The FILTR is a program intended to be useful over the course of my lifetime. It combines the features of a backup utility, an archiving/version-control utility and a document management utility to create an effective and simple-to-use personal document management system.
Instead of safeguarding a set of files on an individual computer as most backup programs do, it is designed to manage and maintain a personal virtual filesystem independent of any single computer, all or part of which can be projected onto any of the several computers I use now or may use in the future.
The FILTR allows management of files and directories by project and edit time. I can maintain a subset of my personal filesystem on a particular computer, edit the files there, and then upload the changes back to the master archive. All changes are preserved as file deltas, and any previous state of a single file, a directory, a project spanning several files and directories, or the entire archive can be reconstituted.
I can maintain several subsets of the archive on several different computers over extended periods, then merge everything back into one at my convenience.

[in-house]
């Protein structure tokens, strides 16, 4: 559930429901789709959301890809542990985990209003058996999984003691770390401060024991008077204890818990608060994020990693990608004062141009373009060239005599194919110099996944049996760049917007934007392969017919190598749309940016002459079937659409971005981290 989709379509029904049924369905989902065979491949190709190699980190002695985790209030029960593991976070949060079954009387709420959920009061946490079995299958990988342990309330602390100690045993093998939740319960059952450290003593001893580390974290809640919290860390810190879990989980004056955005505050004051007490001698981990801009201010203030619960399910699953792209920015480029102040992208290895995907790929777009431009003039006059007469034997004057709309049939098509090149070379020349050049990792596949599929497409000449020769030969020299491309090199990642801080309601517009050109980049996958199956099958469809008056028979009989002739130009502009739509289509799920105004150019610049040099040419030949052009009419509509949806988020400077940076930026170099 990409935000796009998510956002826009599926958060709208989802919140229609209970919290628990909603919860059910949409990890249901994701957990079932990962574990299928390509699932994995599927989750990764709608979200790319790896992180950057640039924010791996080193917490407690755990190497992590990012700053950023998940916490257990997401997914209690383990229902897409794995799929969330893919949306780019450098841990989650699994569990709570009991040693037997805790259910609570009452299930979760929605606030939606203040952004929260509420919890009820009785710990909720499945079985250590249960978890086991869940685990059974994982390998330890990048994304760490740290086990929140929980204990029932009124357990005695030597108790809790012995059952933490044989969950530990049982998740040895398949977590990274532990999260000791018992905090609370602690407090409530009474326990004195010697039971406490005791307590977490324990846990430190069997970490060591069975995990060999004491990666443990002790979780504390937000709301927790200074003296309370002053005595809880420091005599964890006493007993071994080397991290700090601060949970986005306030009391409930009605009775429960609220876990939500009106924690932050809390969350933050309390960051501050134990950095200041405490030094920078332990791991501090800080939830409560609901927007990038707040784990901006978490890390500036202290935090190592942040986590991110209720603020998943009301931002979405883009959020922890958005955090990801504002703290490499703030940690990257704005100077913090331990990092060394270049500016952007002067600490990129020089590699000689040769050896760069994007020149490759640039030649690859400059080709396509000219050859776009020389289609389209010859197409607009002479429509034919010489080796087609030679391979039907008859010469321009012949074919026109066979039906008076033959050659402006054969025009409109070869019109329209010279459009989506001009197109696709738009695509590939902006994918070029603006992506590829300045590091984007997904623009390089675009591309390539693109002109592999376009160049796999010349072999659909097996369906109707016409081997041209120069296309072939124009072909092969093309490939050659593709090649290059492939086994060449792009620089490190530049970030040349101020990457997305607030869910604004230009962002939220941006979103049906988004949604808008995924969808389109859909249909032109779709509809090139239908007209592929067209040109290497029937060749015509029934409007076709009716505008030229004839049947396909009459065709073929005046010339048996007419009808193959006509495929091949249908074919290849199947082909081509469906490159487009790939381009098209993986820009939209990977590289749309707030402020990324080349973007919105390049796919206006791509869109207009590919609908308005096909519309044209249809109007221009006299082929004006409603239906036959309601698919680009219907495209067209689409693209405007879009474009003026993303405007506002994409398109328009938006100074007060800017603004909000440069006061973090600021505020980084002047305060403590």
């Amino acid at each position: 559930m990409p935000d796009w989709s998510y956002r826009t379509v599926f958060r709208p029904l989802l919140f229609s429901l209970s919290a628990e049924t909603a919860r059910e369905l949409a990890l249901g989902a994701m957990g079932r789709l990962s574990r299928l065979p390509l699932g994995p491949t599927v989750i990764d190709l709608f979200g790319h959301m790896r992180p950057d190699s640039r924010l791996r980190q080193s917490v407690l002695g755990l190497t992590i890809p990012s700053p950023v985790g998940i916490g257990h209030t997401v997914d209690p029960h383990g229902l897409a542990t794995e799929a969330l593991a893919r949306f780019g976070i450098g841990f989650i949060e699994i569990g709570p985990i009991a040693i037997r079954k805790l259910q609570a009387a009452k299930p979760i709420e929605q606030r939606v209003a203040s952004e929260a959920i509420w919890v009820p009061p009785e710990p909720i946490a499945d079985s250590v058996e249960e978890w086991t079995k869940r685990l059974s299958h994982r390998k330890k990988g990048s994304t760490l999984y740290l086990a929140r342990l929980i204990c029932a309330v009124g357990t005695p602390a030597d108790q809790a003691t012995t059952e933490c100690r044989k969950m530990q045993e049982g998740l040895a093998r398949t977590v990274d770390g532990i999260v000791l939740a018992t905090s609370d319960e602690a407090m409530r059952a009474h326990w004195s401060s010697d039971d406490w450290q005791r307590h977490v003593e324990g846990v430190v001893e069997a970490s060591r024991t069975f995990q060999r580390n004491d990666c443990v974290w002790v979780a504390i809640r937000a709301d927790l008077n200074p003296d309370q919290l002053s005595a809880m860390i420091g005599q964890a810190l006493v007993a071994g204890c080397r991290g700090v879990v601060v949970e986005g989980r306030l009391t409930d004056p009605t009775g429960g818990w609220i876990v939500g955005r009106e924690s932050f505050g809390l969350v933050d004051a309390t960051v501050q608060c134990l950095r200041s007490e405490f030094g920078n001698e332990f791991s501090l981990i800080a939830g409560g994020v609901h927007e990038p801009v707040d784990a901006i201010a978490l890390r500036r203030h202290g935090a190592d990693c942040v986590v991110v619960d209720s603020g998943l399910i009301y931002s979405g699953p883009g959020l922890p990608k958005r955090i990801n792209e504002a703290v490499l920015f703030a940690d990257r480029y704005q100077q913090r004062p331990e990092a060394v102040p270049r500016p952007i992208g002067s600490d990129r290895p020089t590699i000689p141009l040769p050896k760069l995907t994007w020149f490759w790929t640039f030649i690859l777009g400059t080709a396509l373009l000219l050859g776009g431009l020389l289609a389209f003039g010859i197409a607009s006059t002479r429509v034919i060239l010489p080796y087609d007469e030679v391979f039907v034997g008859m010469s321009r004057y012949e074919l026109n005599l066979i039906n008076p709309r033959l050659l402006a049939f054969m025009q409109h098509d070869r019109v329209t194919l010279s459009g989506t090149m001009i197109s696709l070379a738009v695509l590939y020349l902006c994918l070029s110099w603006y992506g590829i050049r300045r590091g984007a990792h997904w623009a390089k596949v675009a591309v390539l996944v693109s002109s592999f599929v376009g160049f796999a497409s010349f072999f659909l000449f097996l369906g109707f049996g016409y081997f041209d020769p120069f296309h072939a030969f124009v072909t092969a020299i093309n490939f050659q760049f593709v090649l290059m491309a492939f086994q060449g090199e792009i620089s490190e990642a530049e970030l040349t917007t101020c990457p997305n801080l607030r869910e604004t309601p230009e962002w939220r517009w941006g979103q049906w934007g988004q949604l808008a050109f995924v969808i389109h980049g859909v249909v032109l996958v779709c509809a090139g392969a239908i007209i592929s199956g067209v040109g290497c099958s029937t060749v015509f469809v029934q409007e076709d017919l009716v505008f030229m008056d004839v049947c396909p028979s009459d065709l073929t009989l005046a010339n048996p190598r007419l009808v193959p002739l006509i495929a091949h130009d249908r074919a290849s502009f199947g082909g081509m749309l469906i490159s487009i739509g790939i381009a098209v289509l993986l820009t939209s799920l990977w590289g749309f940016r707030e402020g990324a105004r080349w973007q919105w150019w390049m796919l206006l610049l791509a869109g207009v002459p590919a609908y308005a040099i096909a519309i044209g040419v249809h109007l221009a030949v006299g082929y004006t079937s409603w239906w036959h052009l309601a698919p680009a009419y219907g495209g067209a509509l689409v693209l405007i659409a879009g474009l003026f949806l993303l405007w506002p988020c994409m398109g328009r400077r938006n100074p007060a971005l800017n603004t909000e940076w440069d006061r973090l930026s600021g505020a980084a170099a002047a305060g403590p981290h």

I can perform simple procedures via drag-and-drop in the included GUI file manager, or complex selections using wildcards and advanced settings with dynamically-generated configuration files.
I can combine archiving with deployment, for example I can set up a sub-directory so that every time I save a file into it, a copy of the file is uploaded to an FTP site at the same time.
In case some files of interest can't be easily integrated into the personal filesystem tree (like Firefox profile files), I can make OS-independent "symbolic links" from arbitrary locations into the personal filesystem space, and manage changes to them like any other in the archive. I can thus make config information portable across computers and operating systems, so that any computer I sit down to shortly behaves like "my" computer.
This is the program I wish someone had handed to me when I started working with computers twenty years ago, so I could have enjoyed the continuity to organize and polish my work over the whole course of my efforts, rather than spending so much time distracted by trying to prevent catastrophic loss and wondering about lost and abandoned information.